Exclusive Interview with Larry Manuel – Filmmaker
Born and raised in New York City, Larry Manuel found filmmaking while working an I.T. job at a TV studio in 2008. He moved on to manage the production and programming departments for a performing arts space, which allowed him to immerse himself in the camera equipment laying around the venue. With his newfound experience, Larry began to tell stories through short form docs for many non-profits around the city. The journey of documentary storytelling eventually led him into more commercial and narrative work that includes clients such as Hewlett-Packard, Krispy Kreme, and other brands. Mr. Manuel currently resides in New York City with his wife and dog, where he binges on tacos and Breaking Bad.
NY Glam: How long have you been making films and videos? I’ve been shooting for about 11 years now.
NY Glam: What film was your directorial debut? I’ve made a few shorts before, but this film definitely feels like my actual directorial debut because it was the project that allowed me to solely focus on directing and not trying to wear several hats all at once.
NY Glam: What is your recent film about? 91 Steps is about a mother that struggles to navigate healing after a tragedy.
NY Glam: How did you go about casting for the film?
I have to give all the credit to our wonderful on-set “mom,” Janine Moore. She went above and beyond for us on this project with helping us with several things during pre-production. 91 Steps actually takes place in Jennings, Louisiana. My DP, Otter Moore, and I are based out of New York, so Janine did a lot of the groundwork with regards to locations, talent, catering, and even acting in our film. Our lead actor, Rachel Whittle, is a family friend to my DP, so we had her in mind from the beginning of this project. She’s an incredible actor with years and years of experience, so we knew she’d be amazing for this role from the very start. Janine then coordinated the audition for Carson Turgeon who later went on to be casted as part of the film. We auditioned Carson via Facetime.
NY Glam: What was the most important lesson you had to learn that has had a positive effect on your film? How did that lesson happen?
I walked away from this project being a better collaborator. I’m definitely not dictatorial about things, I’m just used to doing most things myself. This project was the first time I worked with people I didn’t really know (except for my DP), so having to listen to everyone’s ideas and work with everyone’s talent was so revelatory. I learned the true value of just trusting your collaborators in every department.
NY Glam: Tell us a bit about the other films you’ve made and your other projects.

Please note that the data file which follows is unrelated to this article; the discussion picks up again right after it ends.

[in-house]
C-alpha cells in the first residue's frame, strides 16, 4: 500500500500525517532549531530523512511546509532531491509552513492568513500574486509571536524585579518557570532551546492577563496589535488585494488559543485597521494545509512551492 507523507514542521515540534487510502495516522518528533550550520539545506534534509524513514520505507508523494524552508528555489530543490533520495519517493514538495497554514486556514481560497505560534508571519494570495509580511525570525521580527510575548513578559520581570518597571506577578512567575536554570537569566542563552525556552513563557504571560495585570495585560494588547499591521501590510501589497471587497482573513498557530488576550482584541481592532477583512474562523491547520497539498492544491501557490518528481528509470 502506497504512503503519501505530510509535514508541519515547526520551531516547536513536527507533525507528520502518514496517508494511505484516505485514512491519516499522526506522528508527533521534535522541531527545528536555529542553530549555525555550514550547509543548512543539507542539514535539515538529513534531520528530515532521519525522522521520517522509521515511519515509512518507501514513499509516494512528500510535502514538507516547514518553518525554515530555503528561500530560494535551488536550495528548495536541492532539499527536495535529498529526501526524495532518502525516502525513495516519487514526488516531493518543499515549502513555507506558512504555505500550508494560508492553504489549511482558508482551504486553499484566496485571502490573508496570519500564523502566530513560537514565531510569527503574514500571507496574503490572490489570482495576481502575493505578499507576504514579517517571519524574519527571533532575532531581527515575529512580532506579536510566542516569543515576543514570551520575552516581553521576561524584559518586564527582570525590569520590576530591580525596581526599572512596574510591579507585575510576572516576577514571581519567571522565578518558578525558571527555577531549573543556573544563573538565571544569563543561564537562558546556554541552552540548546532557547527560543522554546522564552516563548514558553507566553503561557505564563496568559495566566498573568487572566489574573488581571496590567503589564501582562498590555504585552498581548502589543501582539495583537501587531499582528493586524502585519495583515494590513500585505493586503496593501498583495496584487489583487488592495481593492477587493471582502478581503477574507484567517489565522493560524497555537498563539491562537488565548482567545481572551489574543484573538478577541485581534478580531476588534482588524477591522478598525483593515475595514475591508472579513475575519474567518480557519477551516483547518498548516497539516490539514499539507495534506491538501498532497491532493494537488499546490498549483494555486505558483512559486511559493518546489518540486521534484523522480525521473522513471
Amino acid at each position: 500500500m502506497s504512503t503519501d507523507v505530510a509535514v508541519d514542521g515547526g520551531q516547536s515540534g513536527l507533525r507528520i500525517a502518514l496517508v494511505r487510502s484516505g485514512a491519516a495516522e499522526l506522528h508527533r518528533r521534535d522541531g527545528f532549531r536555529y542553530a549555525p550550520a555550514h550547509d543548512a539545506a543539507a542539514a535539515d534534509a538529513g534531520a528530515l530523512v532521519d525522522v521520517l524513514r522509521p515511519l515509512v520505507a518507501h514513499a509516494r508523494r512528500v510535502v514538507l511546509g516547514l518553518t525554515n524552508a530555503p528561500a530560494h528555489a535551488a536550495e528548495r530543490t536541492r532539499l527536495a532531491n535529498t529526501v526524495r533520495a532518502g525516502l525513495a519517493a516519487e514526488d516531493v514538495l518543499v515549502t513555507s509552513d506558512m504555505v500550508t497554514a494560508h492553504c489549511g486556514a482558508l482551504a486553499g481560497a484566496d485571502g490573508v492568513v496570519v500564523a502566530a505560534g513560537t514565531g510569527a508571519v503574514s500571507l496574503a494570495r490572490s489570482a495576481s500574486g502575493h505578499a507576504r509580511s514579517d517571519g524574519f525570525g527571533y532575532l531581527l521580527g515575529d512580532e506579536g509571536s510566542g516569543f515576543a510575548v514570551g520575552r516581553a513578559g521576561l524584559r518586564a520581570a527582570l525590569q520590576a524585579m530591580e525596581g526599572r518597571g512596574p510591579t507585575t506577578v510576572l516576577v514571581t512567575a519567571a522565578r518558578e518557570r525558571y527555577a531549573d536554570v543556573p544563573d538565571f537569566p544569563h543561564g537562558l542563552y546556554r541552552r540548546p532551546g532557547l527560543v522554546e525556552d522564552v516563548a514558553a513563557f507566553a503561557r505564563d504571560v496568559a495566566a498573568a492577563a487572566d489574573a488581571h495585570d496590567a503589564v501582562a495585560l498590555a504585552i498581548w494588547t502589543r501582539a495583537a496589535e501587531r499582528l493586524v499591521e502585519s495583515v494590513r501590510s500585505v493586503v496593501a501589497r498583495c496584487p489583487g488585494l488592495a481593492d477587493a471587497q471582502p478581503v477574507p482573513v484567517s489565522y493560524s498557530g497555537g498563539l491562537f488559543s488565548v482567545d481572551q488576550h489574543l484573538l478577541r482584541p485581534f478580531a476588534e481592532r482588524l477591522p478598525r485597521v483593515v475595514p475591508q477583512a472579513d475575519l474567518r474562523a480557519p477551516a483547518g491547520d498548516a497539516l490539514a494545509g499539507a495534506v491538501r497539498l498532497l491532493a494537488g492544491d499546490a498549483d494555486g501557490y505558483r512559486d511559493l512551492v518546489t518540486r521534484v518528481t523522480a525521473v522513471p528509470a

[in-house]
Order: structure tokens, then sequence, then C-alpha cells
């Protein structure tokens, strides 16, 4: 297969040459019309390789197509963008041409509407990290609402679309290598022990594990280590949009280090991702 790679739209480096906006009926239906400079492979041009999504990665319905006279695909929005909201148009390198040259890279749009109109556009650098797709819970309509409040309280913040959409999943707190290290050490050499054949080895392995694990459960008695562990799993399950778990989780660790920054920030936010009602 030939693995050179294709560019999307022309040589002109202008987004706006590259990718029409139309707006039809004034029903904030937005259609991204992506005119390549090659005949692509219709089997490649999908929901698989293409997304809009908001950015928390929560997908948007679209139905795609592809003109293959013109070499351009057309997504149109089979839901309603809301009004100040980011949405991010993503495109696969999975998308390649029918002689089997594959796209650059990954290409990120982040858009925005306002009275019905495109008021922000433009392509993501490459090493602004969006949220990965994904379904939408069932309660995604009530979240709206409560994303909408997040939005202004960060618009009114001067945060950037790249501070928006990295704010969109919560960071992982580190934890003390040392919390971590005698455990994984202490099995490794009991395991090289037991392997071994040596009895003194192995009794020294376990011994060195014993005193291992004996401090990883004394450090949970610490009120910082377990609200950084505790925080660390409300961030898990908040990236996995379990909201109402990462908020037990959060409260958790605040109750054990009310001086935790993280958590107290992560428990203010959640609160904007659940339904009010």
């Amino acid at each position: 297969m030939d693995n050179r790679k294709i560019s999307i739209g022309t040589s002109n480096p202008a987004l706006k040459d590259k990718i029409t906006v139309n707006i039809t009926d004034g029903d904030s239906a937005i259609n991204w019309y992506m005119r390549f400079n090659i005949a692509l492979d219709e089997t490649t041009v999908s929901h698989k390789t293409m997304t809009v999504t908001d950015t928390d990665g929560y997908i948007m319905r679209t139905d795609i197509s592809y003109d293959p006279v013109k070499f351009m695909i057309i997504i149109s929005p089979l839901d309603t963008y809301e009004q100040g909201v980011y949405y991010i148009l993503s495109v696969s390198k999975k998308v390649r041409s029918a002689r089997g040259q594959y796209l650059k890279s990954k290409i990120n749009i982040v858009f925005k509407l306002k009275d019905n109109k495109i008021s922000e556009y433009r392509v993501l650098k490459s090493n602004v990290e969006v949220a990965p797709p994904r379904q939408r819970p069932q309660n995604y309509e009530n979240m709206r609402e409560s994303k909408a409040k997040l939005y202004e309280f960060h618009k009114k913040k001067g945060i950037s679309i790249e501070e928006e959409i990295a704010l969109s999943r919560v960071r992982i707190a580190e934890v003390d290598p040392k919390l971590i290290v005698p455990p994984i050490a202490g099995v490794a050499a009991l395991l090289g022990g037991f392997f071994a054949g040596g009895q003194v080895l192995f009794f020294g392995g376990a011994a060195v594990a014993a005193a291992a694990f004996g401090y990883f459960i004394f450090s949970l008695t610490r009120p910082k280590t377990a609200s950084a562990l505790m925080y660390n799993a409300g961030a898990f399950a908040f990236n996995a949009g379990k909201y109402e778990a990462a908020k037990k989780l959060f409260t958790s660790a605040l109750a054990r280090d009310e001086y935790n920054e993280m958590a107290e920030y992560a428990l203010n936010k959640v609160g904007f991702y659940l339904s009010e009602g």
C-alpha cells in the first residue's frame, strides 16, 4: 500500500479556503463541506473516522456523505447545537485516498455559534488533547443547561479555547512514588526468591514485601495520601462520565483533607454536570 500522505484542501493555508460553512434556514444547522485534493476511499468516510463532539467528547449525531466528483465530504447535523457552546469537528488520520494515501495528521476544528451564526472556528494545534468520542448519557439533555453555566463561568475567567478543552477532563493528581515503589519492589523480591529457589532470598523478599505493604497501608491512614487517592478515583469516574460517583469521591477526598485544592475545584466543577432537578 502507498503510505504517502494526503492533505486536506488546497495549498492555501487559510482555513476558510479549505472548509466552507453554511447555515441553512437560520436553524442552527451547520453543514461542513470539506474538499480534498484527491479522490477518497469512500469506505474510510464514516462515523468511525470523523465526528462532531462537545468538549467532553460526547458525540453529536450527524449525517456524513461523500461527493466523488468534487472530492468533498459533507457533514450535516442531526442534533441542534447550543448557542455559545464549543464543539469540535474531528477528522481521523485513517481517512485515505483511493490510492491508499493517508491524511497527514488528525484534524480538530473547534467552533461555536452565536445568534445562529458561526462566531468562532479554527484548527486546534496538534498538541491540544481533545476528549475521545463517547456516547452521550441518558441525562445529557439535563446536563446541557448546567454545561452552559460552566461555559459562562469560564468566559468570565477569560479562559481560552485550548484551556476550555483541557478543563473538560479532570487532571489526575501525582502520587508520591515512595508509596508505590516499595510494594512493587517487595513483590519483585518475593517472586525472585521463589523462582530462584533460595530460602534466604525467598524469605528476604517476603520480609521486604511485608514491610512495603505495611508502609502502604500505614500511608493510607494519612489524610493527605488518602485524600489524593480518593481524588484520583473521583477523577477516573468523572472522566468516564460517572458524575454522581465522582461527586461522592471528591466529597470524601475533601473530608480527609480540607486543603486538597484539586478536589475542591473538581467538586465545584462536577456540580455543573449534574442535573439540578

I come from the short doc/corporate film space. So, I’m usually shooting and/or editing projects for companies and non-profits. The last short film I directed was an iPhone film for the Moment International Film Festival. It was a comedy short with my long-time friend and collaborator Ashley Noel Jones – that film was a funny ode to living and working in New York City and all the craziness it entails with living here.
NY Glam: What role have film festivals played in your life so far?
There’s a certain vulnerability that comes with submitting work to festivals, and I try to lean into the fact that my work will be received differently to each festival. Some may like it and some may not, and that’s ok. For me, it keeps me humble and teachable so that I can sharpen myself for the next project.
NY Glam: Is it harder to get started or to keep going? What was the particular thing that you had to conquer to do either?
Great question. I think to keep going is harder, for sure. Failure in some way or another is almost always attached to the process of starting out, but to take those failures and learn from them in order to keep going is tough. For me, I think conquering the fear of failure and just embracing it is always the struggle I go through. I think we’ve allowed social media to create this impossible standard to strive toward – “what will my followers think?” “what will they say?” “what if they think I suck?” I mean, who cares right? Trying to say something through your story shouldn’t have to go through this formulaic type of judgement – there’s a story for everyone, and I think just it’s important to put it out there.
NY Glam: How has your style evolved?
I think it’s still evolving, but it simplifies as it evolves. I don’t think I need too much to tell a compelling story
NY Glam: What has been your personal key to success?
Collaboration is the key and choosing your collaborators will elevate your work so much. Honestly, my best work has been when I bring a team on board.
NY Glam: What are you thinking about doing next?
I’m writing a few things at the moment; honestly whichever script gets finished first is what is going to be shot first.
NY Glam: Where does your studio want to go from here?
Still trying to navigate where to go from here, but I can say is that we’re definitely moving forward.